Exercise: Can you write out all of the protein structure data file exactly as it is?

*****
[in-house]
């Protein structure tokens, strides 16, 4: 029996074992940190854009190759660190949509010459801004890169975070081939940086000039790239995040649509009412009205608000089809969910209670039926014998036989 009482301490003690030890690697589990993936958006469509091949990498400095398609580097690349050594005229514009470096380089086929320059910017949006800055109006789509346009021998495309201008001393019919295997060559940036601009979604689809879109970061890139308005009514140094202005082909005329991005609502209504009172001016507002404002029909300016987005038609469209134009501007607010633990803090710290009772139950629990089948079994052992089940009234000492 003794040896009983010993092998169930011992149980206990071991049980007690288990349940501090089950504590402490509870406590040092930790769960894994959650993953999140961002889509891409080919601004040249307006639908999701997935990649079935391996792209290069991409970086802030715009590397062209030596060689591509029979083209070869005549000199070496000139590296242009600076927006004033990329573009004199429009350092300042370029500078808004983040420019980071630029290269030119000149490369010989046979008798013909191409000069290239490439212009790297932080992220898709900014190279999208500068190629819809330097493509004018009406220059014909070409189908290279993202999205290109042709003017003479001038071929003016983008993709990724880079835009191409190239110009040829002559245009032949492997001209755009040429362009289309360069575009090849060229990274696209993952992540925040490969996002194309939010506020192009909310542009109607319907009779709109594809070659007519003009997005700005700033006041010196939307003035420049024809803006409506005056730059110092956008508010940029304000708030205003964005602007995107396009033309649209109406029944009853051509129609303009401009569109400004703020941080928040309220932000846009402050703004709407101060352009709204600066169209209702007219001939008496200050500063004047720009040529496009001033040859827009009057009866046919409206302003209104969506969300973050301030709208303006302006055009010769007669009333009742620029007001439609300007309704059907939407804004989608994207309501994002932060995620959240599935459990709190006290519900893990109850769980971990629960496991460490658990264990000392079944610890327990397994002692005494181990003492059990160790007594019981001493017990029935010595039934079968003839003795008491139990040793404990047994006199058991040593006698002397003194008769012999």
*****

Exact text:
[in-house]
């Protein structure tokens, strides 16, 4: 029996074992940190854009190759660190949509010459801004890169975070081939940086000039790239995040649509009412009205608000089809969910209670039926014998036989 009482301490003690030890690697589990993936958006469509091949990498400095398609580097690349050594005229514009470096380089086929320059910017949006800055109006789509346009021998495309201008001393019919295997060559940036601009979604689809879109970061890139308005009514140094202005082909005329991005609502209504009172001016507002404002029909300016987005038609469209134009501007607010633990803090710290009772139950629990089948079994052992089940009234000492 003794040896009983010993092998169930011992149980206990071991049980007690288990349940501090089950504590402490509870406590040092930790769960894994959650993953999140961002889509891409080919601004040249307006639908999701997935990649079935391996792209290069991409970086802030715009590397062209030596060689591509029979083209070869005549000199070496000139590296242009600076927006004033990329573009004199429009350092300042370029500078808004983040420019980071630029290269030119000149490369010989046979008798013909191409000069290239490439212009790297932080992220898709900014190279999208500068190629819809330097493509004018009406220059014909070409189908290279993202999205290109042709003017003479001038071929003016983008993709990724880079835009191409190239110009040829002559245009032949492997001209755009040429362009289309360069575009090849060229990274696209993952992540925040490969996002194309939010506020192009909310542009109607319907009779709109594809070659007519003009997005700005700033006041010196939307003035420049024809803006409506005056730059110092956008508010940029304000708030205003964005602007995107396009033309649209109406029944009853051509129609303009401009569109400004703020941080928040309220932000846009402050703004709407101060352009709204600066169209209702007219001939008496200050500063004047720009040529496009001033040859827009009057009866046919409206302003209104969506969300973050301030709208303006302006055009010769007669009333009742620029007001439609300007309704059907939407804004989608994207309501994002932060995620959240599935459990709190006290519900893990109850769980971990629960496991460490658990264990000392079944610890327990397994002692005494181990003492059990160790007594019981001493017990029935010595039934079968003839003795008491139990040793404990047994006199058991040593006698002397003194008769012999």